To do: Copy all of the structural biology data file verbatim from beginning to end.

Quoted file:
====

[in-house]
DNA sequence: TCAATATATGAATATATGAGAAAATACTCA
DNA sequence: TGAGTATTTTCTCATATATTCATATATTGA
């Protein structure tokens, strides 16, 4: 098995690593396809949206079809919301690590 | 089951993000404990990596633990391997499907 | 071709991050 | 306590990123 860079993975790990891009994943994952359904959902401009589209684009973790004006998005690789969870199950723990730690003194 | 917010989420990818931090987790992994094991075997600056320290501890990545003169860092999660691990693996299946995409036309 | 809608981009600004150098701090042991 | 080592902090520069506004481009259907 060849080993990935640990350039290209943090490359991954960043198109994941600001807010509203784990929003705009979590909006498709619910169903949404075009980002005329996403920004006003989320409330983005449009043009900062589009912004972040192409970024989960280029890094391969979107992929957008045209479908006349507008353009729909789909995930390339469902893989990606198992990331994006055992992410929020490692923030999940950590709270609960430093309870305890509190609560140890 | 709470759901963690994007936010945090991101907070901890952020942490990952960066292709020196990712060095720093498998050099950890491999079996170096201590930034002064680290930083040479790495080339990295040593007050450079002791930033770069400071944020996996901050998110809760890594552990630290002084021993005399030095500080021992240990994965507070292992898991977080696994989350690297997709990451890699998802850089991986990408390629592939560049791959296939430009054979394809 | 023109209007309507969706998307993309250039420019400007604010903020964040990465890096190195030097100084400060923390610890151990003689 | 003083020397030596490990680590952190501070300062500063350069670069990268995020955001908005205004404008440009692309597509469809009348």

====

[in-house]
DNA sequence: TCAATATATGAATATATGAGAAAATACTCA
DNA sequence: TGAGTATTTTCTCATATATTCATATATTGA
């Protein structure tokens, strides 16, 4: 098995690593396809949206079809919301690590 | 089951993000404990990596633990391997499907 | 071709991050 | 306590990123 860079993975790990891009994943994952359904959902401009589209684009973790004006998005690789969870199950723990730690003194 | 917010989420990818931090987790992994094991075997600056320290501890990545003169860092999660691990693996299946995409036309 | 809608981009600004150098701090042991 | 080592902090520069506004481009259907 060849080993990935640990350039290209943090490359991954960043198109994941600001807010509203784990929003705009979590909006498709619910169903949404075009980002005329996403920004006003989320409330983005449009043009900062589009912004972040192409970024989960280029890094391969979107992929957008045209479908006349507008353009729909789909995930390339469902893989990606198992990331994006055992992410929020490692923030999940950590709270609960430093309870305890509190609560140890 | 709470759901963690994007936010945090991101907070901890952020942490990952960066292709020196990712060095720093498998050099950890491999079996170096201590930034002064680290930083040479790495080339990295040593007050450079002791930033770069400071944020996996901050998110809760890594552990630290002084021993005399030095500080021992240990994965507070292992898991977080696994989350690297997709990451890699998802850089991986990408390629592939560049791959296939430009054979394809 | 023109209007309507969706998307993309250039420019400007604010903020964040990465890096190195030097100084400060923390610890151990003689 | 003083020397030596490990680590952190501070300062500063350069670069990268995020955001908005205004404008440009692309597509469809009348």